On May 30, Stockton City Council announced they’d be looking into filing bankruptcy after Wells Fargo repossessed the new City Hall they had just built. Stockton, California, is just one of a long list of municipalities nationwide that is considering bankruptcy because of high public union wages and pensions.
What’s interesting is employee unions have been part of the fighting pointing the finger back at the city management for incompetence. Recently, the Stockton firefighters union sent a list of 10 things the city did that they accused wasted $116 million. Included in that list was the $48 million spent on a new City Hall. What the union doesn’t share is $417 million liability of the healthcare benefit system. This does not even include the liability and generous salaries and retirement pension program.
The new City Hall cost Stockton and $35 million to purchase and then was never allowed to move in due to Wells Fargo seizing the building for not making payments. On June 5, the City Council is expected to meet to discuss a contingency plan if mediation between the city and creditors fails. Currently, the city is protected under the new AB 506 state law that requires municipalities to go into mediation prior to filing for bankruptcy. The state assembly created this bill in preparation for the financial problems of municipalities statewide. The idea behind it was to force a payment plan with creditors in an attempt to avoid a bankruptcy filing.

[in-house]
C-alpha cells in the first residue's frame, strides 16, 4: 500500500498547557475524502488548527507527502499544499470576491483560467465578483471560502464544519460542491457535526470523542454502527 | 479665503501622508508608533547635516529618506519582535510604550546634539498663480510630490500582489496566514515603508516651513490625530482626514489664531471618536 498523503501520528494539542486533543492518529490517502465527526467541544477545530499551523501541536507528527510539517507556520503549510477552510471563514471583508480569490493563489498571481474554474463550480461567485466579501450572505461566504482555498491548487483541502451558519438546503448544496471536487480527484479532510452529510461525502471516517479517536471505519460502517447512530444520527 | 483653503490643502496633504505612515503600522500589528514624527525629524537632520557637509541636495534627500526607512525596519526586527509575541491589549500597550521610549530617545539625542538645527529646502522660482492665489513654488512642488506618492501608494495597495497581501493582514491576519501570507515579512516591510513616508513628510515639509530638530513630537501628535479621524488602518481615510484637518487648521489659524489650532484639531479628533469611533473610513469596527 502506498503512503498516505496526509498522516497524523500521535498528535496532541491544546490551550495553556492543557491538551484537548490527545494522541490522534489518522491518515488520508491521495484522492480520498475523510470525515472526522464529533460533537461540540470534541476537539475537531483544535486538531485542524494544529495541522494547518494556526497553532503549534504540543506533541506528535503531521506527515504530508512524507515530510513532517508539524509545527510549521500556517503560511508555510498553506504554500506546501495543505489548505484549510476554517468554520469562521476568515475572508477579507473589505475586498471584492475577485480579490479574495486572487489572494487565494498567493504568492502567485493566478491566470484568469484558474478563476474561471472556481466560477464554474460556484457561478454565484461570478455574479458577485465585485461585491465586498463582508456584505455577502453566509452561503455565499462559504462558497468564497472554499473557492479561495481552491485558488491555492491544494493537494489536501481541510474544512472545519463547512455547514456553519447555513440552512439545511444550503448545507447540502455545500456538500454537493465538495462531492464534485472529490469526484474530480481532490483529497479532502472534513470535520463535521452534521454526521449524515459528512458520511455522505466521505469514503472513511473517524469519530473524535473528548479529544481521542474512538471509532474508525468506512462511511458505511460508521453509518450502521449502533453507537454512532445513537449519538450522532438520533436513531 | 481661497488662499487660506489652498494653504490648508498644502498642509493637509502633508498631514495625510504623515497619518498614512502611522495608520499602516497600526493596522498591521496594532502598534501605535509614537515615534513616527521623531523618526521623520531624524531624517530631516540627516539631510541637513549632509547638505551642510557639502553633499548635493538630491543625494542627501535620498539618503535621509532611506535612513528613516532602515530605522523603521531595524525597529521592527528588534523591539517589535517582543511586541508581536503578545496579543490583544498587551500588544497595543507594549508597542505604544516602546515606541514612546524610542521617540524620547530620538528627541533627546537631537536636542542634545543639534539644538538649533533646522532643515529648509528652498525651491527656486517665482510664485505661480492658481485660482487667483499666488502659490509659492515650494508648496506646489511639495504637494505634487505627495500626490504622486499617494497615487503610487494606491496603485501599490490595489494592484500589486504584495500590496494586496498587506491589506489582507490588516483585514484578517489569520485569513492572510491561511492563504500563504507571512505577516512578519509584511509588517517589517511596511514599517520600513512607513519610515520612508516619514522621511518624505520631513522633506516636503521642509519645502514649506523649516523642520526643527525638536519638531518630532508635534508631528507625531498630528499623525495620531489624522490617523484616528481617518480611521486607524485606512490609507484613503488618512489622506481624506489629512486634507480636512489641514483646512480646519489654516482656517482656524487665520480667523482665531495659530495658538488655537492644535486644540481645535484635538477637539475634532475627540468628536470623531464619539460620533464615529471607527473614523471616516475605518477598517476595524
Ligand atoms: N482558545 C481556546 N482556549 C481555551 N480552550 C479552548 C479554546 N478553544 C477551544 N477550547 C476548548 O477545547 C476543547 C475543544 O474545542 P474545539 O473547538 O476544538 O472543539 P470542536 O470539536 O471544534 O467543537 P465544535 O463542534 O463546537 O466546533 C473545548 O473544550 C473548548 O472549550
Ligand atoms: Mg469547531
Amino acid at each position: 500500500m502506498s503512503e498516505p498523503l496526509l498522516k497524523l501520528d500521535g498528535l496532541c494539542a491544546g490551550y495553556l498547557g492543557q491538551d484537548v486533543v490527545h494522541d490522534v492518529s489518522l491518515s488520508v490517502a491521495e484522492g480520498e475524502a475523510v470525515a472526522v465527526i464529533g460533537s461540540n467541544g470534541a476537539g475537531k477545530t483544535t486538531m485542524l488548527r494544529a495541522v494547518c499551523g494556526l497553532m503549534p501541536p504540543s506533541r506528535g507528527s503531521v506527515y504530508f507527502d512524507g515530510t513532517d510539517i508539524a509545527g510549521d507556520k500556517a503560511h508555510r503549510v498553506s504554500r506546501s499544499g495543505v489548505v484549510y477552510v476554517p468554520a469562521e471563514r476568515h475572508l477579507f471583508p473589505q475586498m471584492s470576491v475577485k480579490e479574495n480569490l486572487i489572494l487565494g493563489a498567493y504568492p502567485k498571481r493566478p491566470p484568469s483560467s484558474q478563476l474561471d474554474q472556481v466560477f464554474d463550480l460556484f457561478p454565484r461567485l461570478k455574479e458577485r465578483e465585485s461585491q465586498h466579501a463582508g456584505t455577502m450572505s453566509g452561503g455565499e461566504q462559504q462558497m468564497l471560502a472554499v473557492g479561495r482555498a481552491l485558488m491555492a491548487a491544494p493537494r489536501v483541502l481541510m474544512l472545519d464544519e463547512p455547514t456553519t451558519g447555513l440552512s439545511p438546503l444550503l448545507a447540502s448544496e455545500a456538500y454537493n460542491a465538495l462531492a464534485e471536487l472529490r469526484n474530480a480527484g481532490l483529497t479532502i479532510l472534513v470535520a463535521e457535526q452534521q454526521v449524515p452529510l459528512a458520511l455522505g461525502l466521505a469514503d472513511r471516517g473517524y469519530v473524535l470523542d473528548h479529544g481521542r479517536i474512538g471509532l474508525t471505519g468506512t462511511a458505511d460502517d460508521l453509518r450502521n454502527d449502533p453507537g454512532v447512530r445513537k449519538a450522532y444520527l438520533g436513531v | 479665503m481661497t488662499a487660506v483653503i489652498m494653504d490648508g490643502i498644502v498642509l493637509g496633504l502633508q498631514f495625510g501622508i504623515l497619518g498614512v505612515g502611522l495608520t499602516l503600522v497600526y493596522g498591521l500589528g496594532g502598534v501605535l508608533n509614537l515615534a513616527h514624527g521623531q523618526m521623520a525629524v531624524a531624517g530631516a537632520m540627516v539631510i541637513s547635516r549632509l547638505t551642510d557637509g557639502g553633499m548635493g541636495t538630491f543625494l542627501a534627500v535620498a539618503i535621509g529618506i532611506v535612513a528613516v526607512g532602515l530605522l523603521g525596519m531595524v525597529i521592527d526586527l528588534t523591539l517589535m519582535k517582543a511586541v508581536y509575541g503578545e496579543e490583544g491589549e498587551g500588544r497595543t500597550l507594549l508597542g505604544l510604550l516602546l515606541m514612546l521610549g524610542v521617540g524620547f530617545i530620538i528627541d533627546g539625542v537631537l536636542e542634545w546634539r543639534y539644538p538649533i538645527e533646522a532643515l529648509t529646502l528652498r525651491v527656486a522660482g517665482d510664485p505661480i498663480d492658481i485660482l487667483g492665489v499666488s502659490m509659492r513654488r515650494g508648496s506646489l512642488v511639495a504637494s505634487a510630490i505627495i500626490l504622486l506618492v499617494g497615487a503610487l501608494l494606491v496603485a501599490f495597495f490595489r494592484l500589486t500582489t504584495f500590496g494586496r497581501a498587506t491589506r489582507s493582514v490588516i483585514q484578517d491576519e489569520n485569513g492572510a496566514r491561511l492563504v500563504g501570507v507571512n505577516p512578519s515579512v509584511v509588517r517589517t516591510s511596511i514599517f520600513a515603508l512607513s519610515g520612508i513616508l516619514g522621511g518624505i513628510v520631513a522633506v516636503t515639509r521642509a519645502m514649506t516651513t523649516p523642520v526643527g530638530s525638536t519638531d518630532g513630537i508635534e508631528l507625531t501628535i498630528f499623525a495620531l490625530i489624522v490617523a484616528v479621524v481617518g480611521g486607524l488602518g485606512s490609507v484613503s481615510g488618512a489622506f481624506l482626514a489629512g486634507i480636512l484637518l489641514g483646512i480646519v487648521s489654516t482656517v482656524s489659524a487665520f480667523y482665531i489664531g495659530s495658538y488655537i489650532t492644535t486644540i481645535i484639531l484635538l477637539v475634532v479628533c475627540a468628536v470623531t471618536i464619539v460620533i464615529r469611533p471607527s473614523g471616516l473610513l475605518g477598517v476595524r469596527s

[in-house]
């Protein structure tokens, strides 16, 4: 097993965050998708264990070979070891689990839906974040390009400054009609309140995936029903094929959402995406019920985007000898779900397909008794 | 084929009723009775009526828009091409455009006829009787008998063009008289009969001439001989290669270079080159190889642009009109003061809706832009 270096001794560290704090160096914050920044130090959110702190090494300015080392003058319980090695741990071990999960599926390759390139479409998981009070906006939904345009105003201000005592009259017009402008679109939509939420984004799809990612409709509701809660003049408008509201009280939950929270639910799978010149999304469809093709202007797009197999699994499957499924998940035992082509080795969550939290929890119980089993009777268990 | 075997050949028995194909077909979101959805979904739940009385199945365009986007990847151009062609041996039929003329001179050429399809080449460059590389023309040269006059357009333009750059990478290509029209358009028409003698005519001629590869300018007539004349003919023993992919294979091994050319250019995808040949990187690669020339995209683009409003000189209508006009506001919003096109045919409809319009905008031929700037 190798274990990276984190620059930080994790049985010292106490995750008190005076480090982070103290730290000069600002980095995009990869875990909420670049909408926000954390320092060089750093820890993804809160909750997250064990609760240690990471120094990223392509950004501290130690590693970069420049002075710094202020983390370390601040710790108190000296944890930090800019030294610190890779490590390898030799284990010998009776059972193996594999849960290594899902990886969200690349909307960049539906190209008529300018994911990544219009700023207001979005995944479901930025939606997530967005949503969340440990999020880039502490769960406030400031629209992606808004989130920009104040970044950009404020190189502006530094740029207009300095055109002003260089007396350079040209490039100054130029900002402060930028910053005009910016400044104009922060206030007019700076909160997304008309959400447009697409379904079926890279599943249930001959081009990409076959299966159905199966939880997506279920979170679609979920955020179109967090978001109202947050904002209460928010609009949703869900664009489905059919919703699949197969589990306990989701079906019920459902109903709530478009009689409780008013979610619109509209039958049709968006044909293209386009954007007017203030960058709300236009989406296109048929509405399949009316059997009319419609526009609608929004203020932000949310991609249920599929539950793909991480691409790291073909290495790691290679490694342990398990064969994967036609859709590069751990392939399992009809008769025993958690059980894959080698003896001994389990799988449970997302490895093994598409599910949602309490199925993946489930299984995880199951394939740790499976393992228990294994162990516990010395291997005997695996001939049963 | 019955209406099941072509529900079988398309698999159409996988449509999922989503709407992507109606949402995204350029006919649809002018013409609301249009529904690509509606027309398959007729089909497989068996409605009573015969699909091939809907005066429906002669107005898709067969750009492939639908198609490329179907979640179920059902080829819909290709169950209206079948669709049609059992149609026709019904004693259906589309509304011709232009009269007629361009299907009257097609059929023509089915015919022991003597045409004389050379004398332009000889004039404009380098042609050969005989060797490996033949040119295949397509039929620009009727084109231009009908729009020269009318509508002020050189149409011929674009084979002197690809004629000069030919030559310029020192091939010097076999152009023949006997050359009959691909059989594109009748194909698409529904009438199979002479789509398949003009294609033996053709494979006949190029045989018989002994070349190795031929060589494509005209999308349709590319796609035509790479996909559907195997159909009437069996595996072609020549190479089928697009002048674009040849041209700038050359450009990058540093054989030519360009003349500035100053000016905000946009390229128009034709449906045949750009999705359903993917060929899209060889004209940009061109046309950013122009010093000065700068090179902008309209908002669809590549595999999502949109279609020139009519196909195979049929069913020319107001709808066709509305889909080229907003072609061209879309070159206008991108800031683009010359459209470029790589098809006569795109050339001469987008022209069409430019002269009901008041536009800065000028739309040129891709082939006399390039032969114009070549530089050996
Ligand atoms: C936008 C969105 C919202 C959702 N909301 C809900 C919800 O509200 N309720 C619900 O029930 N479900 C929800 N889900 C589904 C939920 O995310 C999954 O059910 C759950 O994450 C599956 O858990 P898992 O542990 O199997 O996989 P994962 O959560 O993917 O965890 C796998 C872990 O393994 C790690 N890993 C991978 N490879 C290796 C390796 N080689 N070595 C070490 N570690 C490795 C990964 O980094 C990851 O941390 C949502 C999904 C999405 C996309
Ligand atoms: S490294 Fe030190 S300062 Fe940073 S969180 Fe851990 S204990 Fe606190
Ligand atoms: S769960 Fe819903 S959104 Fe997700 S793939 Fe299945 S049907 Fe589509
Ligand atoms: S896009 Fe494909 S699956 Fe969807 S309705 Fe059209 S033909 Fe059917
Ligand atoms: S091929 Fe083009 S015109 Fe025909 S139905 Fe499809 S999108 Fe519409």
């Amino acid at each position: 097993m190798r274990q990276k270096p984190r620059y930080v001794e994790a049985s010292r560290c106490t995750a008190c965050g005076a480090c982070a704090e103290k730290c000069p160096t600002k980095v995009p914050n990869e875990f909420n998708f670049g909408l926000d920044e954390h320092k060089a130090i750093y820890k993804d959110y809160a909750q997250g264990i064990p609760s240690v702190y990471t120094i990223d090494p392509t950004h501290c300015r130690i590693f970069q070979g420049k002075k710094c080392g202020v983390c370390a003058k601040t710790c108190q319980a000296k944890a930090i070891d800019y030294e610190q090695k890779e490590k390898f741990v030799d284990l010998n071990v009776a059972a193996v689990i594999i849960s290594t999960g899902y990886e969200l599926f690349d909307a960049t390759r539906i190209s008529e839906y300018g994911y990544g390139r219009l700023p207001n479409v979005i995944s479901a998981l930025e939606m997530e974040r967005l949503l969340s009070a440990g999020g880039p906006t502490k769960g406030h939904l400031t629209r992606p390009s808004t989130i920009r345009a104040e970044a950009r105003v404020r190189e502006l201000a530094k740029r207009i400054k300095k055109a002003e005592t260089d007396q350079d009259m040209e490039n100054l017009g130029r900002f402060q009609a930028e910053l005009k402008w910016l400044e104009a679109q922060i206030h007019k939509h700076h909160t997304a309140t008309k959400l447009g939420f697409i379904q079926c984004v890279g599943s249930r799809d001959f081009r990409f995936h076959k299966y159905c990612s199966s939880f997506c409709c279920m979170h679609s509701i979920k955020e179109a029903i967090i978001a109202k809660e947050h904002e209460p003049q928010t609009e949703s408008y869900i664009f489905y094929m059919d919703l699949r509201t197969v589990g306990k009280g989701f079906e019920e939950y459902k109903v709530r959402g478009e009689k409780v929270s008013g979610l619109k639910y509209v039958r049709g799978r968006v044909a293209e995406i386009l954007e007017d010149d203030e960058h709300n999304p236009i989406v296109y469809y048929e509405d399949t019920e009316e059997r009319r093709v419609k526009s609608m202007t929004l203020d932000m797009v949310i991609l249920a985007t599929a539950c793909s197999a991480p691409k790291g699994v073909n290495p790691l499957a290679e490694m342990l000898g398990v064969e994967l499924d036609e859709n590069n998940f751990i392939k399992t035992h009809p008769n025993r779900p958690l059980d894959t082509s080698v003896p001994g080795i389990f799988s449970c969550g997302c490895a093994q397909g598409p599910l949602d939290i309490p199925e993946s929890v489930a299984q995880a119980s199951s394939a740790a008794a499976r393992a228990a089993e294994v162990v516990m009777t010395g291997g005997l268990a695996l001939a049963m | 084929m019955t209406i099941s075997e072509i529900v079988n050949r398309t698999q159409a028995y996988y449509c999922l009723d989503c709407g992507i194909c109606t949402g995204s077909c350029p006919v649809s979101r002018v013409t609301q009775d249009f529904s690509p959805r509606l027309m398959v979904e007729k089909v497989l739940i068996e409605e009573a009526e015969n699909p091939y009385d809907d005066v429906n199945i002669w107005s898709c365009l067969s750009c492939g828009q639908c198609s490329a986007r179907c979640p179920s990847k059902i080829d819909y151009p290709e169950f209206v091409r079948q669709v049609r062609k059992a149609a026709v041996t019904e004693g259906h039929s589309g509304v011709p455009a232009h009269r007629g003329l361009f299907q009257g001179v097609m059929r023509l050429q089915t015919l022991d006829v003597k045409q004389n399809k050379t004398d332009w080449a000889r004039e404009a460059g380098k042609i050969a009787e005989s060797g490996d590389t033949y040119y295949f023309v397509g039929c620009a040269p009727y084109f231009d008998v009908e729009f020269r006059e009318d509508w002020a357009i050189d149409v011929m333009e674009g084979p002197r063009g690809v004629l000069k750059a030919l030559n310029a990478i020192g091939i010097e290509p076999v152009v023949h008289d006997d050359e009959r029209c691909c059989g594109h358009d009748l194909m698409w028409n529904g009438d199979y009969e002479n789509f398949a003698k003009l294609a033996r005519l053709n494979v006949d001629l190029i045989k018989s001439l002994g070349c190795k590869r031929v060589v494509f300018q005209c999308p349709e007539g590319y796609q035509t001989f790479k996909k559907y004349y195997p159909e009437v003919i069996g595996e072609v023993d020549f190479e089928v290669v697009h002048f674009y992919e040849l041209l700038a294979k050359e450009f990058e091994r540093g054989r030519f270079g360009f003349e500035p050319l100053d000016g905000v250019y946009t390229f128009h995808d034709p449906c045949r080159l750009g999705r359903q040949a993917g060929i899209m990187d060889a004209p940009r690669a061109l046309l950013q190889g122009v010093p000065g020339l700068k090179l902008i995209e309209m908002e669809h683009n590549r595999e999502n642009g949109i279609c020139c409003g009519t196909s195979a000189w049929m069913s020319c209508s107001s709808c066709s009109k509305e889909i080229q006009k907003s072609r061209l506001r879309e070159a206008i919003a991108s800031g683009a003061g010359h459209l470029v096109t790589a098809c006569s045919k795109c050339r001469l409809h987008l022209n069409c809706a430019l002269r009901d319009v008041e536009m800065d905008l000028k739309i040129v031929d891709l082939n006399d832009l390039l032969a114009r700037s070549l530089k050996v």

Over the last couple months, the mediation between the bondholders and the unions has been going on and the outcome will determine whether or not the city ends up in bankruptcy. It was recently reported that Wall Street lawyers are taking a hard line in the mediation was Stockton. The city entered into mediation on March 27 and is required to continue on until June 25 in an attempt to avoid filing for bankruptcy. Now the city is required to find its pay-as-you-go retiree healthcare system at a cost of $9 million annually. Stockton will be required to come up with $18 million by next year to continue this pay-as-you-go system.
With the markets being unstable and municipalities employee contracts weighing heavily on city’s finances, it’s expected to see many cities filing for bankruptcy over the next couple years.